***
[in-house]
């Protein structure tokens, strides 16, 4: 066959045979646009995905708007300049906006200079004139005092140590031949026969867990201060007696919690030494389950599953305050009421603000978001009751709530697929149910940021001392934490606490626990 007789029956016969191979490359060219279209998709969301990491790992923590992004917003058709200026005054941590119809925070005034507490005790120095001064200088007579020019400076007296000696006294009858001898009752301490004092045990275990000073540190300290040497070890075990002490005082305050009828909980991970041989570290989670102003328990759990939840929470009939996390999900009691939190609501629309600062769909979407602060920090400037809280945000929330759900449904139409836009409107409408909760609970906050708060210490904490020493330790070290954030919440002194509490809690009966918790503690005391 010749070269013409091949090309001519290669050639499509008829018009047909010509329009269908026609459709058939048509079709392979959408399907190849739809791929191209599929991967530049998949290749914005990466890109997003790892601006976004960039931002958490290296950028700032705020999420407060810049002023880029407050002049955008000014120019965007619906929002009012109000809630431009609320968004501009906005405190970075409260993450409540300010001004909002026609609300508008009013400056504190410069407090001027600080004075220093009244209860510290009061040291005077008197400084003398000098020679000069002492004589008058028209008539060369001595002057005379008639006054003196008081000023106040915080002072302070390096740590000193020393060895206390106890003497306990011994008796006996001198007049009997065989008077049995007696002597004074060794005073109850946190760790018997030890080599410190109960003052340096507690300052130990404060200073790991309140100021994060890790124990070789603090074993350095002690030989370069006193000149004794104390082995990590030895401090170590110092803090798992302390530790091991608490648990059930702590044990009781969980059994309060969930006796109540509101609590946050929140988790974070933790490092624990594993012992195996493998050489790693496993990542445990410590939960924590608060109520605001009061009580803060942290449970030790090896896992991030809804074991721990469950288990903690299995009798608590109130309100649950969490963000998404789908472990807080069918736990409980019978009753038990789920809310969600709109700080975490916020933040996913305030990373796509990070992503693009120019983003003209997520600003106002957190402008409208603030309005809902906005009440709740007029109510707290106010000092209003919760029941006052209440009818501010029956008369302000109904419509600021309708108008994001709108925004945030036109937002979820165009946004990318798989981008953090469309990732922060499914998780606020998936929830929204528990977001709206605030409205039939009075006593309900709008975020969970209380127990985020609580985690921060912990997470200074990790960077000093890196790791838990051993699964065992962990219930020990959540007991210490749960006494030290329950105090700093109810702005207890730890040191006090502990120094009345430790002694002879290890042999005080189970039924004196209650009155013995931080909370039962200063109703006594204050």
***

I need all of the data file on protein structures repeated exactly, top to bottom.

[in-house]
């Protein structure tokens, strides 16, 4: 066959045979646009995905708007300049906006200079004139005092140590031949026969867990201060007696919690030494389950599953305050009421603000978001009751709530697929149910940021001392934490606490626990 007789029956016969191979490359060219279209998709969301990491790992923590992004917003058709200026005054941590119809925070005034507490005790120095001064200088007579020019400076007296000696006294009858001898009752301490004092045990275990000073540190300290040497070890075990002490005082305050009828909980991970041989570290989670102003328990759990939840929470009939996390999900009691939190609501629309600062769909979407602060920090400037809280945000929330759900449904139409836009409107409408909760609970906050708060210490904490020493330790070290954030919440002194509490809690009966918790503690005391 010749070269013409091949090309001519290669050639499509008829018009047909010509329009269908026609459709058939048509079709392979959408399907190849739809791929191209599929991967530049998949290749914005990466890109997003790892601006976004960039931002958490290296950028700032705020999420407060810049002023880029407050002049955008000014120019965007619906929002009012109000809630431009609320968004501009906005405190970075409260993450409540300010001004909002026609609300508008009013400056504190410069407090001027600080004075220093009244209860510290009061040291005077008197400084003398000098020679000069002492004589008058028209008539060369001595002057005379008639006054003196008081000023106040915080002072302070390096740590000193020393060895206390106890003497306990011994008796006996001198007049009997065989008077049995007696002597004074060794005073109850946190760790018997030890080599410190109960003052340096507690300052130990404060200073790991309140100021994060890790124990070789603090074993350095002690030989370069006193000149004794104390082995990590030895401090170590110092803090798992302390530790091991608490648990059930702590044990009781969980059994309060969930006796109540509101609590946050929140988790974070933790490092624990594993012992195996493998050489790693496993990542445990410590939960924590608060109520605001009061009580803060942290449970030790090896896992991030809804074991721990469950288990903690299995009798608590109130309100649950969490963000998404789908472990807080069918736990409980019978009753038990789920809310969600709109700080975490916020933040996913305030990373796509990070992503693009120019983003003209997520600003106002957190402008409208603030309005809902906005009440709740007029109510707290106010000092209003919760029941006052209440009818501010029956008369302000109904419509600021309708108008994001709108925004945030036109937002979820165009946004990318798989981008953090469309990732922060499914998780606020998936929830929204528990977001709206605030409205039939009075006593309900709008975020969970209380127990985020609580985690921060912990997470200074990790960077000093890196790791838990051993699964065992962990219930020990959540007991210490749960006494030290329950105090700093109810702005207890730890040191006090502990120094009345430790002694002879290890042999005080189970039924004196209650009155013995931080909370039962200063109703006594204050």